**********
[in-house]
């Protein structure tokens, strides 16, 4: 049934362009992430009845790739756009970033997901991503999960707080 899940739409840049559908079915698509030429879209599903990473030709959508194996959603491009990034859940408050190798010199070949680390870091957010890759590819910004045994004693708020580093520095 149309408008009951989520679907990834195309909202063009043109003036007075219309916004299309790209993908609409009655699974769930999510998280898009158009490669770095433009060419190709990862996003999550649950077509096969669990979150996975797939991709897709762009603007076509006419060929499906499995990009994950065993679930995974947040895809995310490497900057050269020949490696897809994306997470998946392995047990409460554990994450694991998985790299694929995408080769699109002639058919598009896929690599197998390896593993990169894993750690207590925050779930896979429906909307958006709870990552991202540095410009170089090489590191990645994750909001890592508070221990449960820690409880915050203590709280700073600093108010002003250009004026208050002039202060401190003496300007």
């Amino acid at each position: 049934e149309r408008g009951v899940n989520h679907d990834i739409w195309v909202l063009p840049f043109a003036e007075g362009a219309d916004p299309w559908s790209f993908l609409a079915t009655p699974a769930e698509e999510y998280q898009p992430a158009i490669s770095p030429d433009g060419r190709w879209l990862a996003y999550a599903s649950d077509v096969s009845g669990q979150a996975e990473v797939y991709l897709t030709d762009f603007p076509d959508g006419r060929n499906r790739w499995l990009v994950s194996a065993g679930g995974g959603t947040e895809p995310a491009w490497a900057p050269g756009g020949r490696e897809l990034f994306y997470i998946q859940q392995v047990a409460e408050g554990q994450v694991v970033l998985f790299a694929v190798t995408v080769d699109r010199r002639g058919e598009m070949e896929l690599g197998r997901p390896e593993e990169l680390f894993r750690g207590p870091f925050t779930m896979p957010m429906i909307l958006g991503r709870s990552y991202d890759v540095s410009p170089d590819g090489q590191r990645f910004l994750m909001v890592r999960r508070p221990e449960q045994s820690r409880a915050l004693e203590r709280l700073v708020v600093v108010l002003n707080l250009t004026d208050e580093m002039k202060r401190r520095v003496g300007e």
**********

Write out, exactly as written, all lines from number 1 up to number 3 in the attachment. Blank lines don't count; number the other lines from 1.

[in-house]
């Protein structure tokens, strides 16, 4: 049934362009992430009845790739756009970033997901991503999960707080 899940739409840049559908079915698509030429879209599903990473030709959508194996959603491009990034859940408050190798010199070949680390870091957010890759590819910004045994004693708020580093520095 149309408008009951989520679907990834195309909202063009043109003036007075219309916004299309790209993908609409009655699974769930999510998280898009158009490669770095433009060419190709990862996003999550649950077509096969669990979150996975797939991709897709762009603007076509006419060929499906499995990009994950065993679930995974947040895809995310490497900057050269020949490696897809994306997470998946392995047990409460554990994450694991998985790299694929995408080769699109002639058919598009896929690599197998390896593993990169894993750690207590925050779930896979429906909307958006709870990552991202540095410009170089090489590191990645994750909001890592508070221990449960820690409880915050203590709280700073600093108010002003250009004026208050002039202060401190003496300007």
């Amino acid at each position: 049934e149309r408008g009951v899940n989520h679907d990834i739409w195309v909202l063009p840049f043109a003036e007075g362009a219309d916004p299309w559908s790209f993908l609409a079915t009655p699974a769930e698509e999510y998280q898009p992430a158009i490669s770095p030429d433009g060419r190709w879209l990862a996003y999550a599903s649950d077509v096969s009845g669990q979150a996975e990473v797939y991709l897709t030709d762009f603007p076509d959508g006419r060929n499906r790739w499995l990009v994950s194996a065993g679930g995974g959603t947040e895809p995310a491009w490497a900057p050269g756009g020949r490696e897809l990034f994306y997470i998946q859940q392995v047990a409460e408050g554990q994450v694991v970033l998985f790299a694929v190798t995408v080769d699109r010199r002639g058919e598009m070949e896929l690599g197998r997901p390896e593993e990169l680390f894993r750690g207590p870091f925050t779930m896979p957010m429906i909307l958006g991503r709870s990552y991202d890759v540095s410009p170089d590819g090489q590191r990645f910004l994750m909001v890592r999960r508070p221990e449960q045994s820690r409880a915050l004693e203590r709280l700073v708020v600093v108010l002003n707080l250009t004026d208050e580093m002039k202060r401190r520095v003496g300007e």